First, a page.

I thought I needed to be her. I thought everyone around me wanted me to be her. I even thought God wanted me to be her. And then He called out that lie for what it is.

Psalm 40: 4-5

 Blessed is that man who makes the Lord his trust,
And does not respect the proud, nor such as turn aside to lies.
Many, O Lord my God, are Your wonderful works
Which You have done;
And Your thoughts toward us
Cannot be recounted to You in order;
If I would declare and speak of them,
They are more than can be numbered.

He wants me to trust – I mean, put my vulnerable, insecure, weary heart seeking all its validation and worth – in Him. Trust that He has already done all the important work of making me significant. Trust that He has already been thinking about me with such deep affection from before time began. Take my vulnerable heart out of the hands of all that online boasting that says “Look at me! Look what I’ve done! Look what I’m doing! Tell me I am Superwoman!” It’s a lie. I know it’s a lie even as I post all my efforts at being Superwoman. But I fall into the trap because Superwoman is out there and I’ve got to join the ranks, and I put my trust there only to be left with the empty lie that I need to keep trying to fulfill to make everyone – and make myself – believe it.

Superwoman, you’re a lie and I’m done chasing the illusion of you. And I’m slowly learning that actually, you’ve got nothing on me. You are a magnet for envy but in my heart of hearts, what I really want is to be who God made me, and I won’t let you take that away from me any longer.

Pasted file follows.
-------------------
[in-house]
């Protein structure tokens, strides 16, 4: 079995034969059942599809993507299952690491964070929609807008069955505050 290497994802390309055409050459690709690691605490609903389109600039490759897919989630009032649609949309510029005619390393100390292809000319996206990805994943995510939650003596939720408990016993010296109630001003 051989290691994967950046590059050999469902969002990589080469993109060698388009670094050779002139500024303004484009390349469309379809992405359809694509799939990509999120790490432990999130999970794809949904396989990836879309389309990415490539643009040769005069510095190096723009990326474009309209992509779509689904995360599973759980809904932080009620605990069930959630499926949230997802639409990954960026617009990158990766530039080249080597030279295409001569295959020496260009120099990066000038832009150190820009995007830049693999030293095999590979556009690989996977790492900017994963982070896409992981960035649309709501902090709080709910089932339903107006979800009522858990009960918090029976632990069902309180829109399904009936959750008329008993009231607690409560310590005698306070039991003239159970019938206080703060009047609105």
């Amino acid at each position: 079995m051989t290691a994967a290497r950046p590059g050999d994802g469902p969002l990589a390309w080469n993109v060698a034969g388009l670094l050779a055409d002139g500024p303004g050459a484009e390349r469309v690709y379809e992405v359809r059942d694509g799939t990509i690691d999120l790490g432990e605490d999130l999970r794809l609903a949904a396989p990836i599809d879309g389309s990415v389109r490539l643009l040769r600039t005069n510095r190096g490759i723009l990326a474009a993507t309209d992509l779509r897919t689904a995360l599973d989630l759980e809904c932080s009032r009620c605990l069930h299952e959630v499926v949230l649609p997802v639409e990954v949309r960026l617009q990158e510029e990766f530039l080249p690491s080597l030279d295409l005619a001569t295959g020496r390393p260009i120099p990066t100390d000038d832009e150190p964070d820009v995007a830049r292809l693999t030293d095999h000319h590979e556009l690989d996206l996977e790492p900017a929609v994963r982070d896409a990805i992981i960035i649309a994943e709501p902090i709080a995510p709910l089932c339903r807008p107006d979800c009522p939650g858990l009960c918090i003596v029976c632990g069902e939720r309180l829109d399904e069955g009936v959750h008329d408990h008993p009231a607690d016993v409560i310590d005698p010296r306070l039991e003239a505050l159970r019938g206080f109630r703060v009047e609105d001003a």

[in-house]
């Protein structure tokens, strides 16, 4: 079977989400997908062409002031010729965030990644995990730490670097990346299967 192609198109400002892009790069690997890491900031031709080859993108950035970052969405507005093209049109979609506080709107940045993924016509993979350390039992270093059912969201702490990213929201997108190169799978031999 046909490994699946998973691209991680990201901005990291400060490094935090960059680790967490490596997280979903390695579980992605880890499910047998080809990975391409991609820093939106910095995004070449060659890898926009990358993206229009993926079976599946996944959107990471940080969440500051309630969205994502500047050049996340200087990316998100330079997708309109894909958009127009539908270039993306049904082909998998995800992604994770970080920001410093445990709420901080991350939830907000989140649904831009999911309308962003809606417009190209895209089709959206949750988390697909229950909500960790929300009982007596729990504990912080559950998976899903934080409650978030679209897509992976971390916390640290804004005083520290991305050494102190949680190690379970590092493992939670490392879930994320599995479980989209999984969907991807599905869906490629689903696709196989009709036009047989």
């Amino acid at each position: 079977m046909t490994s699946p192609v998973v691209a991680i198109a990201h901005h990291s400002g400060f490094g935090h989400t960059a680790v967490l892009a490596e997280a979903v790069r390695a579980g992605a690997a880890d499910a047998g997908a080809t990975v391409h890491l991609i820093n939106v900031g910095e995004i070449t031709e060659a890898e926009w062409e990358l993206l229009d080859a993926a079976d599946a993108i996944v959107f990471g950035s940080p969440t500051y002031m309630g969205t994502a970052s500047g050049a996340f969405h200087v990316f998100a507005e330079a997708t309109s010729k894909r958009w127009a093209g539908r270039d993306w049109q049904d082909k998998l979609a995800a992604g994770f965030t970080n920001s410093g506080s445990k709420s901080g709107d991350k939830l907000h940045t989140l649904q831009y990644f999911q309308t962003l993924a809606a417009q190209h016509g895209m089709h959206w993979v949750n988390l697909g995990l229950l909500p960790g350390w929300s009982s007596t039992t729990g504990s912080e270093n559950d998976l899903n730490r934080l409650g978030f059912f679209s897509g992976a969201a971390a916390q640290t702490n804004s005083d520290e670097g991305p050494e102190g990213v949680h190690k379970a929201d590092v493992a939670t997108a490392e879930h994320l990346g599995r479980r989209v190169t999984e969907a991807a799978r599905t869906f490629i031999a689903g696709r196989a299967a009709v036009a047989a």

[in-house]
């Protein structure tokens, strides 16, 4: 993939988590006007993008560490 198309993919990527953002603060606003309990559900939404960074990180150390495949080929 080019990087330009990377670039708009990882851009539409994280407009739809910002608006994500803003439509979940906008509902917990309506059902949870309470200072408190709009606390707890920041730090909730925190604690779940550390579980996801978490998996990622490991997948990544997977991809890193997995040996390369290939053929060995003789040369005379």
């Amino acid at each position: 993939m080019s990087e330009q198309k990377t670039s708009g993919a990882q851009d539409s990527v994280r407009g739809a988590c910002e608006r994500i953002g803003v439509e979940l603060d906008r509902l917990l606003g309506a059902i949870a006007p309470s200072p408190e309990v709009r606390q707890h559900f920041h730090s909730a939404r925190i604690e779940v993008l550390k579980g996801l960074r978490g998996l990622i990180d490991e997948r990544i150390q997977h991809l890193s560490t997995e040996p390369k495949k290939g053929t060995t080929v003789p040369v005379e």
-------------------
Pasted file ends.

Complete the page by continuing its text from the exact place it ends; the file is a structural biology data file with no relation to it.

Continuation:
I am who God has made me to be, and that is who I need to be. For my freedom, and for His glory.

An Upheaval of Fundamentals

It was the most common phrase people would say to me when they saw me pregnant with the first, and again with the second. “Your life is going to change when you have the baby.” “The second one is a game-changer.” Change was glaringly obvious as I felt the growing fetus sap my energy away, as I saw baby items invade my home, as I found myself thinking and reading about all things baby. I knew I’d be tired. I knew I’d be busy. I knew my home would look different. I knew I’d have tremendous responsibility like never before.

It’s the absolute shaking up of all my core fundamentals, though, that I never really saw coming. I didn’t expect to find myself so utterly exposed by becoming a parent – what I value so fiercely at the core of me; how I react when those values are challenged; how my seemingly calm demeanor can rise and fall like a tidal wave with deep love and deep resentment within minutes; what my own longings have been and still are as a child to my own parents; and ultimately where I place all my hope and peace for myself and my precious flesh and blood.

My fundamentals as an introvert have been shaken up. I love and need time alone to recharge. Beyond that, in my alone time, I need clarity of mind to explore and articulate my always-busy thought life, through writing and through deep conversations with trusted friends. But time alone now comes down to the kids’ nap times, and even then, it is typically overtaken by never-completed housework, bare-bones meal planning, or zoning out because I can’t seem to focus on anything to save my life. Deep conversations with friends are rare, as the majority of conversations are interrupted by “Oh C, don’t touch that! Oh honey, you want to open Mommy’s water bottle? Oh sweetie, you need a diaper change. Oh really, your blanket has Minnie Mouse on it?? That’s so exciting!” I’m sorry, friend, what were you saying? It’s ok, I’ve lost my train of thought too.

My fundamentals as a neat freak have been shaken up. Toys, poop, spit-up, personal clutter that I don’t have time to put away. I never knew how closely I tied a sense of self-respect with a clean home.